How To Build A Truck Driver Resumeby Jake Tully - Published: 8/15/2017
One of the most valuable skills that a driver can possess is the ability to sell themselves as a great employee. In order to land that ideal trucking job, one doesn’t just need experience, they also need to be able to explain to a trucking company why they would be a great candidate for their culture and why they should be trusted behind the wheel of a big rig.
However, before a driver can explain to a potential employer why they would be an invaluable resource to their company, they must first be able to get their foot in the door and appear to a recruiter as a valuable hire.
The most practical way to do this is to work on one’s resume. And while it may be somewhat of a tedious practice, it could ultimately bolster one’s career to the next level and find a driver the position they have been dreaming about.
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Why Should You Be Concerned With a Truck Driver Resume
Some drivers may say that working on their resume is a waste of time or perhaps even a task that does not correlate to their job. While many people across all industries can agree that developing one’s resume is never a particularly entertaining task, it is nonetheless a necessity in advancing one’s career.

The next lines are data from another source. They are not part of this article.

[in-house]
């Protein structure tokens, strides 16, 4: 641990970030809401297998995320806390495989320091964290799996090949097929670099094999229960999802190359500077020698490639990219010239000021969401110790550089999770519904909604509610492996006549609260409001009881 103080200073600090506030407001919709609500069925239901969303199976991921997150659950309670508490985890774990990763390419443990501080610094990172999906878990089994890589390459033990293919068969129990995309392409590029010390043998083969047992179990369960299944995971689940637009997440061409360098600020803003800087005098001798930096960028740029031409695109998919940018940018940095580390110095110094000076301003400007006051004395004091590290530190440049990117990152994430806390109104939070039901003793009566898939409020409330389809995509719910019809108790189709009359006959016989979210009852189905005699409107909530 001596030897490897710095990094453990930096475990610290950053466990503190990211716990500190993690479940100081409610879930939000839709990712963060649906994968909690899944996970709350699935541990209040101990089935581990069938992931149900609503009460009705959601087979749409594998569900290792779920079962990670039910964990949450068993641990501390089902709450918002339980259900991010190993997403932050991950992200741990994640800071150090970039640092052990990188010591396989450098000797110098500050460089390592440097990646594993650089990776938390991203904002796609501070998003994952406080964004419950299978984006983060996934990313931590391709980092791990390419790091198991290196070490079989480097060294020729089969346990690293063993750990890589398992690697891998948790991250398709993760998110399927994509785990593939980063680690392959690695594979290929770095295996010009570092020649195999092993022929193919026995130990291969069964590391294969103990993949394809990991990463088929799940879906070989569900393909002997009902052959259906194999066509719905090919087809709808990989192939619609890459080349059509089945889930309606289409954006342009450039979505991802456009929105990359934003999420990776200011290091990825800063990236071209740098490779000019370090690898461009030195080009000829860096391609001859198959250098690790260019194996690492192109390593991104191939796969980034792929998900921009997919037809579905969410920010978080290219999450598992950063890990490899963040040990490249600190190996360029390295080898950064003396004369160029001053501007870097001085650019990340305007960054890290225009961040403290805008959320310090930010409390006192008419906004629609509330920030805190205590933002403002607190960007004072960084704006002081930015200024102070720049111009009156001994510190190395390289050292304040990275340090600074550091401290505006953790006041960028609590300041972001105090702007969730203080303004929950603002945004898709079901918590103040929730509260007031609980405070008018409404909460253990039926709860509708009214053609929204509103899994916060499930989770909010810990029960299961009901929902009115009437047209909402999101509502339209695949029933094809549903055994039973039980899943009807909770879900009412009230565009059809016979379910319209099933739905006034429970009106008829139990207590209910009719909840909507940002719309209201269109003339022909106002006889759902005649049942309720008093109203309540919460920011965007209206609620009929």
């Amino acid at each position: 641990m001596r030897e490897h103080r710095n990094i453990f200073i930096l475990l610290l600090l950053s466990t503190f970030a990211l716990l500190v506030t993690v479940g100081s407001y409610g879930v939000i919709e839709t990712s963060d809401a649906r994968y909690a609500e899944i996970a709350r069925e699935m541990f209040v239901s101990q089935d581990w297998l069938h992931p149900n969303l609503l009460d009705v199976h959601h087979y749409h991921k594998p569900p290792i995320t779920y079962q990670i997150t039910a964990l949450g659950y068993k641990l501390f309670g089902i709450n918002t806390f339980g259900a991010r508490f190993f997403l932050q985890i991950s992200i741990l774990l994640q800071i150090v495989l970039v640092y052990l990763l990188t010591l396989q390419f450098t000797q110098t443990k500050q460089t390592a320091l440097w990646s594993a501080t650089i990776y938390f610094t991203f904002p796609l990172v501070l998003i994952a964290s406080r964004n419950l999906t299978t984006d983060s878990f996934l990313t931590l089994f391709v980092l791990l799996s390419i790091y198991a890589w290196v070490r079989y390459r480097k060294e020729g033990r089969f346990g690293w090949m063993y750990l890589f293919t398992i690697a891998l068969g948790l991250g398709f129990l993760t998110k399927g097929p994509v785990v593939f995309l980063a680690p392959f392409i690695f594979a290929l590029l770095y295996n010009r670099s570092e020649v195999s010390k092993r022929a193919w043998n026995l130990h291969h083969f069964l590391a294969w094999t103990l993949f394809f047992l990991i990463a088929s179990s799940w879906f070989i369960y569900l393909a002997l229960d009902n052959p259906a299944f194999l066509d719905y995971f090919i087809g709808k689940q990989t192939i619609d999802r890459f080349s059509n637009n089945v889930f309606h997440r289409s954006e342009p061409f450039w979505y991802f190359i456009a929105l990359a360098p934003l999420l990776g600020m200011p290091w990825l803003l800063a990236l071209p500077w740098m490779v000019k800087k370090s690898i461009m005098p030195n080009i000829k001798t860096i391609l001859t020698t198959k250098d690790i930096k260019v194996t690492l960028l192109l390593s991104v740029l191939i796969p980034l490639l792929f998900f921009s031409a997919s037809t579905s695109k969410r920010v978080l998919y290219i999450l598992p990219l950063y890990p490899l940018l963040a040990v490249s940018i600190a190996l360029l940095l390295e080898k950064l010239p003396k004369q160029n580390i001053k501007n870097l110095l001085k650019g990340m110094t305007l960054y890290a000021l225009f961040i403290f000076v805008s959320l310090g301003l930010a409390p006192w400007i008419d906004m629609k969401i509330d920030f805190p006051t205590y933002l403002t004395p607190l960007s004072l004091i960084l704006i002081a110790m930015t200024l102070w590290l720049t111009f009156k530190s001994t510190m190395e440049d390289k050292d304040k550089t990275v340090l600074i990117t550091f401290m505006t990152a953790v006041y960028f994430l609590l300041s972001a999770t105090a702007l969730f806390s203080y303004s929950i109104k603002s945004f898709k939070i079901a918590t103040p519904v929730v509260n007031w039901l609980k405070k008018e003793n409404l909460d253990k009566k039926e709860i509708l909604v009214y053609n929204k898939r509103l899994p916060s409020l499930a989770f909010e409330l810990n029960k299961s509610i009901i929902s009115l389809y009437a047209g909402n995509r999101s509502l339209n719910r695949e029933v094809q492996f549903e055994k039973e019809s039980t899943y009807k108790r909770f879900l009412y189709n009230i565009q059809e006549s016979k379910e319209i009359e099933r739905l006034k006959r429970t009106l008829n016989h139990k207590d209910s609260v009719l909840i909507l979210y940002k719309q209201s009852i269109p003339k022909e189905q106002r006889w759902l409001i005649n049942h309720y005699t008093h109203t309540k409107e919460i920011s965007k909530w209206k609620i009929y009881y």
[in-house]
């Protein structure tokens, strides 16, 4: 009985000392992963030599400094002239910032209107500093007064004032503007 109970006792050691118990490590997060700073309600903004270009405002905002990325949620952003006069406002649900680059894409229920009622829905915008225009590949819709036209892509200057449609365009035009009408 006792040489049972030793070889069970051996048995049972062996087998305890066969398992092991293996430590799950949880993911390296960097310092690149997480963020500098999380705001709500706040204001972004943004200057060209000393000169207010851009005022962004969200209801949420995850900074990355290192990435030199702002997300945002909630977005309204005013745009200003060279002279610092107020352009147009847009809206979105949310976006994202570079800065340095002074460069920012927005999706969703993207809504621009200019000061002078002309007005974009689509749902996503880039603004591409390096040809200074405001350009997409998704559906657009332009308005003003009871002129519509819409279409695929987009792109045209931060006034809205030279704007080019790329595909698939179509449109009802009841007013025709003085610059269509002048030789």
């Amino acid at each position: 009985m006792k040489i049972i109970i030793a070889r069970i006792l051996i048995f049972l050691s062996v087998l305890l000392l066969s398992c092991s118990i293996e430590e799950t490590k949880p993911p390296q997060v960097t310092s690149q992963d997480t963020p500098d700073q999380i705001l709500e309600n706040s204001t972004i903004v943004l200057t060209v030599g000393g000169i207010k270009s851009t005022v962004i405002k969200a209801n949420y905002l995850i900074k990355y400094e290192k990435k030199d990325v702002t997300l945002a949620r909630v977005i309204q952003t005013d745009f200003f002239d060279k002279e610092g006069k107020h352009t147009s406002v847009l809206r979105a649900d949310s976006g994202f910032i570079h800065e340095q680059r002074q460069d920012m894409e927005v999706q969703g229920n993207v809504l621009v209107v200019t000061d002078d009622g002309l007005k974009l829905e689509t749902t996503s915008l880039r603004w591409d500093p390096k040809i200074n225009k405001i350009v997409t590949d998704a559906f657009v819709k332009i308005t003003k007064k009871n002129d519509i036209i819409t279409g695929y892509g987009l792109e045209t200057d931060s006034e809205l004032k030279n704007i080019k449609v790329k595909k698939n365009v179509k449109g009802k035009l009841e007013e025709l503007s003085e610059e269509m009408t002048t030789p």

And though many trucking companies have moved their application process to an online format, there are still many fleets that require prospective drivers to include a resume with their application and encourage drivers to include more information about their professional career in order to give an employer a better idea of who they may be hiring.
Furthermore, there are still many trucking companies in an area like Michigan that recruit the old-fashioned way – with an open house and a recruiter behind the desk ready to shake the hand of a professional on the road.
It is always a good idea to keep a current and updated resume on file for any truck driving job openings that may come up.
Improving Your Truck Driver Resume
There are drivers in the industry that are ahead of the curve when it comes to establishing a professional presence. There are a great deal of drivers who likely have a resume kicking around somewhere in a folder or on their computer, but it is in dire need of an update. There are several ways in which a driver can beef up their resume including the following:
- Don’t Just Say You Drove: If you are applying for a trucking position that is anything other than an entry-level trucker job, chances are that a recruiter is intelligent enough to know that you have some experience on the road. Rather than stating the obvious, tell a recruiter about the types of runs you may have completed and what challenges you overcame on the road. If you regularly tackled the 101 in California, tell an employer about that feat.